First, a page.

Probably sandblasting is the fastest way to remove
paint, but this process is sometimes harmful to the
masonry surface.
Commercial paint removers are effective in some cases.
S U R E K L E A N D E FA C E R E R A S E R , S U R E K L E A N H E AV Y
D U T Y PA I N T S T R I P P E R , D I E D R I C H 505 PA I N T S T R I P P E R or D I E D R I C H 606 M U LT I -L AY E R PA I N T R E M O V E R
(or equal) are very good for paint removal. If these
products do not completely remove all paint particles
after following printed directions, apply S U R E K L E A N
R E S T O R AT I O N C L E A N E R , D I E D R I C H 101G B R I C K
C L E A N E R (or equal) to the stained area. Allow to
remain on wall several minutes, then “blast” the area
with water hose. Follow directions found on containers.
Cleaning Masonry Laid with Colored Mortar
Colored mortar is highly sensitive to masonry cleaning
solutions. While mineral oxide pigments are inert and
are not affected by most cleaning materials, the materials will dissolve surrounding cement paste, allowing
pigment to be washed away, exposing sand grains
and causing a change in mortar color and texture.
Most manufacturers of colored mortar recommend
cleaning with detergent and water only. Where mortar
stains are heavy, a 1 to 6 solution of S U R E K L E A N
VA N AT R O L , D I E D R I C H 202V VA N A -S T O P (or equal)
and water may be used; but a curing period of 3 to 5
weeks is recommended before cleaning with anything
other than detergent and water.
Specialty Cleaning (continued)
General Information
General Information (continued)
Sandblast cleaning is usually acceptable, as is high
pressure water cleaning with approved cleaning
compounds. Protection of brick face must also be
considered in selecting a cleaning system. (As with
all cleaning jobs, test clean a sample area to determine
effectiveness of cleaning compound and the total
cleaning system and to check wall for possible damages caused by system. Approval of owner or owner’s
representative should be obtained before proceeding
with operation.)
Clear Water Repellent Application
General Information
Care must be used in deciding where and when to
use clear water repellent materials on masonry walls.
Generally the industry considers applications of
clear coatings to be a remedial process rather than a
new construction process – to be used only if water
penetration cannot be stopped by all other reasonable means. The use of penetrating water repellents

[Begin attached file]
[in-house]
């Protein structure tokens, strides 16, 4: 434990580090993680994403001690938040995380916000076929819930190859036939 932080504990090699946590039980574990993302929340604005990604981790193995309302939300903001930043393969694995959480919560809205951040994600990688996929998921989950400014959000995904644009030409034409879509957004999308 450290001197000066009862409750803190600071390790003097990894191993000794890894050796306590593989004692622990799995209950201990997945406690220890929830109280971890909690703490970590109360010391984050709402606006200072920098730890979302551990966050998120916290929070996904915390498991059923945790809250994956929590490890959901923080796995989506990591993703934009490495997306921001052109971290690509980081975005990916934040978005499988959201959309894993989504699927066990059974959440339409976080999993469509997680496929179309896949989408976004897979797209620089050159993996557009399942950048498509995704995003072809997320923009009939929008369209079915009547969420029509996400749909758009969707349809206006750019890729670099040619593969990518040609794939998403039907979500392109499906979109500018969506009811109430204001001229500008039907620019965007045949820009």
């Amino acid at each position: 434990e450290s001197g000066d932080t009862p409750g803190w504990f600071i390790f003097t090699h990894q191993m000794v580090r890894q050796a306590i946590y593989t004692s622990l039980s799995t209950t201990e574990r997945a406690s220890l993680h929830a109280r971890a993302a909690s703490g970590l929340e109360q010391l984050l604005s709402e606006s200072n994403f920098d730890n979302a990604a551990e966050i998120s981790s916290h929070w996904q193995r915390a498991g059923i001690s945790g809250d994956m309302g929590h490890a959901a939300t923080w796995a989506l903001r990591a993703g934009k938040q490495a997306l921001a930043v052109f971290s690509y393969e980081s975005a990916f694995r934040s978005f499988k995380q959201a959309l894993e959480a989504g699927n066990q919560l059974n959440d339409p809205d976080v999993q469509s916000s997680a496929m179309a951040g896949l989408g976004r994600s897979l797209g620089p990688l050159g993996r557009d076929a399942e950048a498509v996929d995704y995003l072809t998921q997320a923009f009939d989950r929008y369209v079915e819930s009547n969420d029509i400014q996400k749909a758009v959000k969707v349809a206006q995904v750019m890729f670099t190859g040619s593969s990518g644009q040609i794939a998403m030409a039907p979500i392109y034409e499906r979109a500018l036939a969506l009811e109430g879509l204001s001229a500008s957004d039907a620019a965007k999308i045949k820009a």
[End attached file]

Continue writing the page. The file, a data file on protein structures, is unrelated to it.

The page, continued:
which allow the wall to breath are recommended.
Please refer to “White Efflorescence” under
Specialty Cleaning on page 7 for basic information
on this subject.
Light & Dark Joints
Color change in mortar joints may be attributed to
change in quality of masonry cement, type of masonry cement, change in type or gradation of sand and
change in methods of cleaning. Also, color of joints
can be affected by variations in moisture content of
individual brick surrounding the joint.
Joints struck while excessively wet can become light
in color. Joints struck when “thumbprint” hard should
dry to a uniform color if mortar and sand properties
remain consistent.
Normal variations in joint color will be eliminated
after completion of one of the wet cleaning processes. Where wide color variations are found, a mild
bleaching of all joints with increased concentration
of cleaning solutions usually brings improvement.
Caution should be taken in using this process with
acid-sensitive brick and colored mortars.
Light joints may be darkened by staining the joints
with pigments specially selected to produce the
required shade.
For these reasons architects may be inviting trouble
when they indiscriminately specify clear water repellent on all newly built, newly cleaned walls.
If materials are being used only to protect masonry
walls from atmospheric stains, the same precautions
outlined under “White Efflorescence” should also
be observed.
Brick
Industry
Southeast
Region
Good Practice
for Cleaning
New Brickwork
800.62. BRICK
gobricksoutheast.com
8420 University Executive Park Drive
Suite 800
Charlotte, NC 28262
Although this document
has been provided for
your use, it should not be
reproduced in part or
in whole without prior
written permission.
Additional copies
are available from
Brick Industry
Southeast Region
800.62.BRICK
Copyright 2009
Brick Industry
Southeast Region
7.09